Child credit: No changes from 2018, including other dependent credit (ODC)
CTC $2,000 ($1,400 is refundable)
EIC. Income levels changed for maximum credit and phaseout credit amounts
# children MFJ Non MFJ
Maximum Cr Phaseout range Maximum Cr Phaseout Range
0 $6.920-$14,450 $14,450-$21,370 $6,920-$8,650 $8,650-$15,570
1 $10,370-$24,820 $24,820-$46,884 $10,370-$19,030 $19,030-$41,094
2 $14,570-$24,820 $24,820-$52,483 $14,570-$19,030 $19,030-$46,703
3+ $14,570-$24,820 $24,820-$55,952 $14,570-$19,030 $19,030-$50,162
Retirement age: if you were born 1943 – 1954 retirement age is 66
If you were born 1960 or later retirement age is now 67
Foreign Income Exclusion: $105,900 maximum
401(k) contribution limits: $19,000 ($25,000 catchup for over 50)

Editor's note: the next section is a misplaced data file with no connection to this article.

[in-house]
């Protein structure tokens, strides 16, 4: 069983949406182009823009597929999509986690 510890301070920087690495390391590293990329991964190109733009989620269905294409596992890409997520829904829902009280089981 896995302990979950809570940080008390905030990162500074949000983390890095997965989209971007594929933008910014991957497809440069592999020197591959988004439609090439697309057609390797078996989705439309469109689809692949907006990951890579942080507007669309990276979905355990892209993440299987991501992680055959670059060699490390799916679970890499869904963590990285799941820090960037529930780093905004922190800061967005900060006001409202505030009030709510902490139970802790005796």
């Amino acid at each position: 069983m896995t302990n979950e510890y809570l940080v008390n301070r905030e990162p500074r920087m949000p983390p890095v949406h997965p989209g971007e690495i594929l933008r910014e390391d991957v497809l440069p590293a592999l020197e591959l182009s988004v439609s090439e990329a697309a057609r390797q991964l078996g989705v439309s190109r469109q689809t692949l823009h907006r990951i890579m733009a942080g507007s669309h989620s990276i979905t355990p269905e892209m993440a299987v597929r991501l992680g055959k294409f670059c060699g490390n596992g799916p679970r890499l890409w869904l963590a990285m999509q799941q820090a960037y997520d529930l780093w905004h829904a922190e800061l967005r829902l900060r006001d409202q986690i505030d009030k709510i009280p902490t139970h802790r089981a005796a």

IRA Contributions: $6,000/person ($7,000 catchup for over 50)
IRA Deduction Phaseouts:
AGI phaseout begins AGI fully phased out
Single $64,000 $74,000
MFJ/QW $103,000 $123,000
Spouse not covered by plan $193,000 $203,000
MFS $0 $10,000
HOH $64,000 $74,000
Premium Tax Credit (health insurance):
There is no penalty this year for not having health insurance. However, if you received subsidized health insurance through MN Care, you still need to reconcile this on you tax return. BE SURE TO BRING IN YOU 1095-A.
No personal exemption—still allows dependent exemption
Standard deduction increases to align with federal
Social Security subtraction increase:
MFJ/QW - $5,150
S/HOH - $4,020
MFS - $2,575